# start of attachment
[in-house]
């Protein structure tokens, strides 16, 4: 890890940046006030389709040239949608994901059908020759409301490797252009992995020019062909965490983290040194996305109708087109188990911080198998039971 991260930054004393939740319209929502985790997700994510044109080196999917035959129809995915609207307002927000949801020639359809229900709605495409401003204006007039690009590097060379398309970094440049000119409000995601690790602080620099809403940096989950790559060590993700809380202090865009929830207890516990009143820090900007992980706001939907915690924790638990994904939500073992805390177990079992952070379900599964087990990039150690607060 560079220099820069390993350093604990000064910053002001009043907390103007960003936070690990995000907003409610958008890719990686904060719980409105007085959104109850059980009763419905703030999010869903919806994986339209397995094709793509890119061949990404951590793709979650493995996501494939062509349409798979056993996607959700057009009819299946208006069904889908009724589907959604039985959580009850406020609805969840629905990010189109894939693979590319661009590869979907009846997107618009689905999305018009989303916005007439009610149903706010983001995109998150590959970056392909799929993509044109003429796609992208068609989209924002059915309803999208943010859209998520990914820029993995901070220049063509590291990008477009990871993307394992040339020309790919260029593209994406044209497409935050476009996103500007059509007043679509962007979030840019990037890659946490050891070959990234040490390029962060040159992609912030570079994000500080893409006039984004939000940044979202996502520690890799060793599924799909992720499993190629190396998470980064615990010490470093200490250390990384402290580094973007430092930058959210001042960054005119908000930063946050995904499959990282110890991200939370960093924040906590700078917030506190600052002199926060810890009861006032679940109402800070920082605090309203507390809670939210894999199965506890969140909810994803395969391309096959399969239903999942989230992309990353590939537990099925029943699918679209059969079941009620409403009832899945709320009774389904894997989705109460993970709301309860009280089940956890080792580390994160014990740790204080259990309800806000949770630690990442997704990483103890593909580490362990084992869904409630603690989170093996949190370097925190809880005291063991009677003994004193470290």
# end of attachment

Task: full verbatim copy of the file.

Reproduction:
[in-house]
């Protein structure tokens, strides 16, 4: 890890940046006030389709040239949608994901059908020759409301490797252009992995020019062909965490983290040194996305109708087109188990911080198998039971 991260930054004393939740319209929502985790997700994510044109080196999917035959129809995915609207307002927000949801020639359809229900709605495409401003204006007039690009590097060379398309970094440049000119409000995601690790602080620099809403940096989950790559060590993700809380202090865009929830207890516990009143820090900007992980706001939907915690924790638990994904939500073992805390177990079992952070379900599964087990990039150690607060 560079220099820069390993350093604990000064910053002001009043907390103007960003936070690990995000907003409610958008890719990686904060719980409105007085959104109850059980009763419905703030999010869903919806994986339209397995094709793509890119061949990404951590793709979650493995996501494939062509349409798979056993996607959700057009009819299946208006069904889908009724589907959604039985959580009850406020609805969840629905990010189109894939693979590319661009590869979907009846997107618009689905999305018009989303916005007439009610149903706010983001995109998150590959970056392909799929993509044109003429796609992208068609989209924002059915309803999208943010859209998520990914820029993995901070220049063509590291990008477009990871993307394992040339020309790919260029593209994406044209497409935050476009996103500007059509007043679509962007979030840019990037890659946490050891070959990234040490390029962060040159992609912030570079994000500080893409006039984004939000940044979202996502520690890799060793599924799909992720499993190629190396998470980064615990010490470093200490250390990384402290580094973007430092930058959210001042960054005119908000930063946050995904499959990282110890991200939370960093924040906590700078917030506190600052002199926060810890009861006032679940109402800070920082605090309203507390809670939210894999199965506890969140909810994803395969391309096959399969239903999942989230992309990353590939537990099925029943699918679209059969079941009620409403009832899945709320009774389904894997989705109460993970709301309860009280089940956890080792580390994160014990740790204080259990309800806000949770630690990442997704990483103890593909580490362990084992869904409630603690989170093996949190370097925190809880005291063991009677003994004193470290």